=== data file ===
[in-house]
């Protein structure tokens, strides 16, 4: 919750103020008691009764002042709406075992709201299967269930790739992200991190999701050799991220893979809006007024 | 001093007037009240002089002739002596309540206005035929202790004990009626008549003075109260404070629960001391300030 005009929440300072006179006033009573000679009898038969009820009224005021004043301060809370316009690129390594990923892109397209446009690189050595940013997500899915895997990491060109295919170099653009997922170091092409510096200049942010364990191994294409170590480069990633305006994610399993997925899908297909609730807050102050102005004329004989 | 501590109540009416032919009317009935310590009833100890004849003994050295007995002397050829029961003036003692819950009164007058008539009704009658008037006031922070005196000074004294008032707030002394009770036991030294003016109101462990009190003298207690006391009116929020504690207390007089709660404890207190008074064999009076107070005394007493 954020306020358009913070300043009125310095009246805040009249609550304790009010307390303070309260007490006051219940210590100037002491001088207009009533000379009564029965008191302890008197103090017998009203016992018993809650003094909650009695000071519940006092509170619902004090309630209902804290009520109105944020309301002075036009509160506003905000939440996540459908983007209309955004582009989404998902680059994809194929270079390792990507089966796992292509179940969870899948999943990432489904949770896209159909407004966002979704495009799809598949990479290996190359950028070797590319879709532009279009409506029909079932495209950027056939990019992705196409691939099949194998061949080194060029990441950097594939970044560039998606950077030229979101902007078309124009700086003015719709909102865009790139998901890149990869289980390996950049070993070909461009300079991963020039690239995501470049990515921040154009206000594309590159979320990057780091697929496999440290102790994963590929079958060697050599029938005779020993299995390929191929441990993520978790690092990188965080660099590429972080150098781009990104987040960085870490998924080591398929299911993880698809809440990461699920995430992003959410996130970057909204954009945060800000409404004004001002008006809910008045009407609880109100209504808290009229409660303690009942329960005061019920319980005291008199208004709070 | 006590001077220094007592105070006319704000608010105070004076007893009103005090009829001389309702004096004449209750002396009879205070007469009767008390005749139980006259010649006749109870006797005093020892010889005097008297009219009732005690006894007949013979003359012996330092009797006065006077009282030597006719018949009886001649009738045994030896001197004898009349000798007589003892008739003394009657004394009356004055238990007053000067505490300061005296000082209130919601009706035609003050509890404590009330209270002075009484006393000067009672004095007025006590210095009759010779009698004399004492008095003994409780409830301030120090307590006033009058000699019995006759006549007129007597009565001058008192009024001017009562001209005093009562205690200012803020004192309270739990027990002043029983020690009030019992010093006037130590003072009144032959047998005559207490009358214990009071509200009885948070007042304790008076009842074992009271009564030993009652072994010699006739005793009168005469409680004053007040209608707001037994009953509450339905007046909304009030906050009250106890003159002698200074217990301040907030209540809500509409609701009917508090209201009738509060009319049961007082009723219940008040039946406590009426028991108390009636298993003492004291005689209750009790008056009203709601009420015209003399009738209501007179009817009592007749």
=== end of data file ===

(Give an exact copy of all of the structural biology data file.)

[in-house]
């Protein structure tokens, strides 16, 4: 919750103020008691009764002042709406075992709201299967269930790739992200991190999701050799991220893979809006007024 | 001093007037009240002089002739002596309540206005035929202790004990009626008549003075109260404070629960001391300030 005009929440300072006179006033009573000679009898038969009820009224005021004043301060809370316009690129390594990923892109397209446009690189050595940013997500899915895997990491060109295919170099653009997922170091092409510096200049942010364990191994294409170590480069990633305006994610399993997925899908297909609730807050102050102005004329004989 | 501590109540009416032919009317009935310590009833100890004849003994050295007995002397050829029961003036003692819950009164007058008539009704009658008037006031922070005196000074004294008032707030002394009770036991030294003016109101462990009190003298207690006391009116929020504690207390007089709660404890207190008074064999009076107070005394007493 954020306020358009913070300043009125310095009246805040009249609550304790009010307390303070309260007490006051219940210590100037002491001088207009009533000379009564029965008191302890008197103090017998009203016992018993809650003094909650009695000071519940006092509170619902004090309630209902804290009520109105944020309301002075036009509160506003905000939440996540459908983007209309955004582009989404998902680059994809194929270079390792990507089966796992292509179940969870899948999943990432489904949770896209159909407004966002979704495009799809598949990479290996190359950028070797590319879709532009279009409506029909079932495209950027056939990019992705196409691939099949194998061949080194060029990441950097594939970044560039998606950077030229979101902007078309124009700086003015719709909102865009790139998901890149990869289980390996950049070993070909461009300079991963020039690239995501470049990515921040154009206000594309590159979320990057780091697929496999440290102790994963590929079958060697050599029938005779020993299995390929191929441990993520978790690092990188965080660099590429972080150098781009990104987040960085870490998924080591398929299911993880698809809440990461699920995430992003959410996130970057909204954009945060800000409404004004001002008006809910008045009407609880109100209504808290009229409660303690009942329960005061019920319980005291008199208004709070 | 006590001077220094007592105070006319704000608010105070004076007893009103005090009829001389309702004096004449209750002396009879205070007469009767008390005749139980006259010649006749109870006797005093020892010889005097008297009219009732005690006894007949013979003359012996330092009797006065006077009282030597006719018949009886001649009738045994030896001197004898009349000798007589003892008739003394009657004394009356004055238990007053000067505490300061005296000082209130919601009706035609003050509890404590009330209270002075009484006393000067009672004095007025006590210095009759010779009698004399004492008095003994409780409830301030120090307590006033009058000699019995006759006549007129007597009565001058008192009024001017009562001209005093009562205690200012803020004192309270739990027990002043029983020690009030019992010093006037130590003072009144032959047998005559207490009358214990009071509200009885948070007042304790008076009842074992009271009564030993009652072994010699006739005793009168005469409680004053007040209608707001037994009953509450339905007046909304009030906050009250106890003159002698200074217990301040907030209540809500509409609701009917508090209201009738509060009319049961007082009723219940008040039946406590009426028991108390009636298993003492004291005689209750009790008056009203709601009420015209003399009738209501007179009817009592007749």